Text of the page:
Boosters will be a key part of the policy response for reducing hospitalisations and deaths, and to prevent health systems from becoming overburdened. Dr Alexandra Hogan
Their findings demonstrate that booster doses will be critical to mitigate the impact of future Omicron waves in countries with high levels of circulating virus.
Booster doses will also be needed in “zero-COVID” countries to prevent new waves of infection and in order to open-up safely.
Where vaccine supply is limited or vaccine roll-out delayed, targeting booster doses to the highest risk groups to ensure continued high protection in the face of waning immunity is of greater benefit than giving these doses as primary vaccination to younger age-groups.
The researchers note that we still do not know how severe the disease caused by the Omicron variant is compared to disease caused by previous variants.
Prof Azra Ghani from Imperial College London said: “Given the rapid spread of the Omicron variant to date, it is now highly likely that this will replace the circulating Delta variant globally in the coming weeks. Emerging immunogenicity data clearly point to substantial reductions in neutralising antibodies whilst preliminary vaccine efficacy estimates demonstrate a substantial reduction in protection from mild disease. Our estimates suggest that this is likely to translate into small but important reductions in efficacy against severe disease and death. One remaining uncertainty is how severe the disease caused by the Omicron variant is compared to disease caused by previous variants. Whilst it may take several weeks to fully understand this, governments will need to put in place plans now to mitigate any potential impact. Our results demonstrate the importance of delivering booster doses as part of the wider public health response. Prioritising these boosters to high-risk populations over primary vaccination in younger age-groups should be part of this response in countries where dose supply is limited.”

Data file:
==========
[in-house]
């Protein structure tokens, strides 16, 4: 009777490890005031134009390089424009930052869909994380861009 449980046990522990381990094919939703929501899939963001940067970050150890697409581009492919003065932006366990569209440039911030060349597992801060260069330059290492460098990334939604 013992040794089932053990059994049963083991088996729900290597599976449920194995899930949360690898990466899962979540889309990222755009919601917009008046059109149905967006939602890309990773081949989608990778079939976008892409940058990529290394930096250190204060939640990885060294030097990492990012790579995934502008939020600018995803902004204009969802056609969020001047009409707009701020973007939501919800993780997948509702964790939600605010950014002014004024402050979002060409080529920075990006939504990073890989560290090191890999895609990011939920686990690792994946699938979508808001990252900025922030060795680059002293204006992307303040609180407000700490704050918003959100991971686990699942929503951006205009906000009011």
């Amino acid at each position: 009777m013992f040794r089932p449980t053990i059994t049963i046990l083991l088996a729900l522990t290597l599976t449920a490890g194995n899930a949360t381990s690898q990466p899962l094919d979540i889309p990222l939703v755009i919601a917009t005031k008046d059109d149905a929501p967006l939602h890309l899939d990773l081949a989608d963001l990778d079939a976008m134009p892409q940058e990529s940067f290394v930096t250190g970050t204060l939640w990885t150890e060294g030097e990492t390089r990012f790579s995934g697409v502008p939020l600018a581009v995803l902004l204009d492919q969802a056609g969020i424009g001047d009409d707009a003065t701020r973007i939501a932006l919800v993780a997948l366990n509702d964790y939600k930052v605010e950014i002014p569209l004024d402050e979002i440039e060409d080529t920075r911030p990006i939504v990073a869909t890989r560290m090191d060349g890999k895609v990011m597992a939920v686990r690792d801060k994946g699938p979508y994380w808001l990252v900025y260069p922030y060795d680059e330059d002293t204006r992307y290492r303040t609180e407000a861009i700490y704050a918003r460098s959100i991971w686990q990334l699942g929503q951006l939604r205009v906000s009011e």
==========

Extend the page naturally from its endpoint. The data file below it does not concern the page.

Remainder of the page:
Dr Alexandra Hogan from Imperial College London said: “While data are still emerging, the rapid spread of the Omicron variant is highly concerning. Substantial increases in infections and cases are predicted in the coming weeks, both in countries with ongoing virus circulation, and in those settings that have previously suppressed transmission and are now lifting restrictions. Our study provides further evidence for the importance of delivering booster doses as an immediate priority, particularly in older, high-risk, and priority populations. While we are yet to fully understand the implications of Omicron in terms of disease severity, boosters will be a key part of the policy response for reducing hospitalisations and deaths, and to prevent health systems from becoming overburdened.”
The article originally published on Imperial College London.